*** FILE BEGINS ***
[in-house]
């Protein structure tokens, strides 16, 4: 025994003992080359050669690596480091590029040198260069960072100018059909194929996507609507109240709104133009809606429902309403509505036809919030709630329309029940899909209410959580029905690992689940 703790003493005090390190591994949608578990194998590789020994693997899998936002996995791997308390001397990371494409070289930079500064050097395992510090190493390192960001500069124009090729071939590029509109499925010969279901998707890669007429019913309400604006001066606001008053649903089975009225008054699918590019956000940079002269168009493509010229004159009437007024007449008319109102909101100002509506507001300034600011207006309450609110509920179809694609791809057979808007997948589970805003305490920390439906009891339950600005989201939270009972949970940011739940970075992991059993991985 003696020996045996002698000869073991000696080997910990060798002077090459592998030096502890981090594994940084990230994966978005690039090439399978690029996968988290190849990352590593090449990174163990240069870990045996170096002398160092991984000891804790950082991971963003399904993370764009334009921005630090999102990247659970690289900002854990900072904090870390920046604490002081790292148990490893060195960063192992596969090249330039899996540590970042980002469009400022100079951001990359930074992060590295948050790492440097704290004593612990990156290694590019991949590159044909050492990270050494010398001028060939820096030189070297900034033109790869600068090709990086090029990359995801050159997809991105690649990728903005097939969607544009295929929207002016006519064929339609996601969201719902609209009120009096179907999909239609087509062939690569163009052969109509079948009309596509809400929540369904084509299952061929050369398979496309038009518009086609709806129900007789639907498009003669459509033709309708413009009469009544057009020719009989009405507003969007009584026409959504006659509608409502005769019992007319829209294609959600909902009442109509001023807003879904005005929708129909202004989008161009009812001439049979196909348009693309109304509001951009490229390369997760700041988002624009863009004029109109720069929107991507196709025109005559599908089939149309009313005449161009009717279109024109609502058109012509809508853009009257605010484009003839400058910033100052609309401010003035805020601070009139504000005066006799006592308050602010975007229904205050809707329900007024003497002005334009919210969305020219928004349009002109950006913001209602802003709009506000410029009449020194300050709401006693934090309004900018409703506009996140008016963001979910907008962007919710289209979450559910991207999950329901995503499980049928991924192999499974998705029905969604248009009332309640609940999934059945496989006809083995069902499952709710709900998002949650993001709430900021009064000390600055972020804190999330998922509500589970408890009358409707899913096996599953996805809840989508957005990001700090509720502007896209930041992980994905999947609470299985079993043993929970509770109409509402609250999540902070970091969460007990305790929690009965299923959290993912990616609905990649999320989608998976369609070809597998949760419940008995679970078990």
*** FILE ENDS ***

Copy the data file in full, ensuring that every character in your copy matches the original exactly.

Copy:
[in-house]
């Protein structure tokens, strides 16, 4: 025994003992080359050669690596480091590029040198260069960072100018059909194929996507609507109240709104133009809606429902309403509505036809919030709630329309029940899909209410959580029905690992689940 703790003493005090390190591994949608578990194998590789020994693997899998936002996995791997308390001397990371494409070289930079500064050097395992510090190493390192960001500069124009090729071939590029509109499925010969279901998707890669007429019913309400604006001066606001008053649903089975009225008054699918590019956000940079002269168009493509010229004159009437007024007449008319109102909101100002509506507001300034600011207006309450609110509920179809694609791809057979808007997948589970805003305490920390439906009891339950600005989201939270009972949970940011739940970075992991059993991985 003696020996045996002698000869073991000696080997910990060798002077090459592998030096502890981090594994940084990230994966978005690039090439399978690029996968988290190849990352590593090449990174163990240069870990045996170096002398160092991984000891804790950082991971963003399904993370764009334009921005630090999102990247659970690289900002854990900072904090870390920046604490002081790292148990490893060195960063192992596969090249330039899996540590970042980002469009400022100079951001990359930074992060590295948050790492440097704290004593612990990156290694590019991949590159044909050492990270050494010398001028060939820096030189070297900034033109790869600068090709990086090029990359995801050159997809991105690649990728903005097939969607544009295929929207002016006519064929339609996601969201719902609209009120009096179907999909239609087509062939690569163009052969109509079948009309596509809400929540369904084509299952061929050369398979496309038009518009086609709806129900007789639907498009003669459509033709309708413009009469009544057009020719009989009405507003969007009584026409959504006659509608409502005769019992007319829209294609959600909902009442109509001023807003879904005005929708129909202004989008161009009812001439049979196909348009693309109304509001951009490229390369997760700041988002624009863009004029109109720069929107991507196709025109005559599908089939149309009313005449161009009717279109024109609502058109012509809508853009009257605010484009003839400058910033100052609309401010003035805020601070009139504000005066006799006592308050602010975007229904205050809707329900007024003497002005334009919210969305020219928004349009002109950006913001209602802003709009506000410029009449020194300050709401006693934090309004900018409703506009996140008016963001979910907008962007919710289209979450559910991207999950329901995503499980049928991924192999499974998705029905969604248009009332309640609940999934059945496989006809083995069902499952709710709900998002949650993001709430900021009064000390600055972020804190999330998922509500589970408890009358409707899913096996599953996805809840989508957005990001700090509720502007896209930041992980994905999947609470299985079993043993929970509770109409509402609250999540902070970091969460007990305790929690009965299923959290993912990616609905990649999320989608998976369609070809597998949760419940008995679970078990």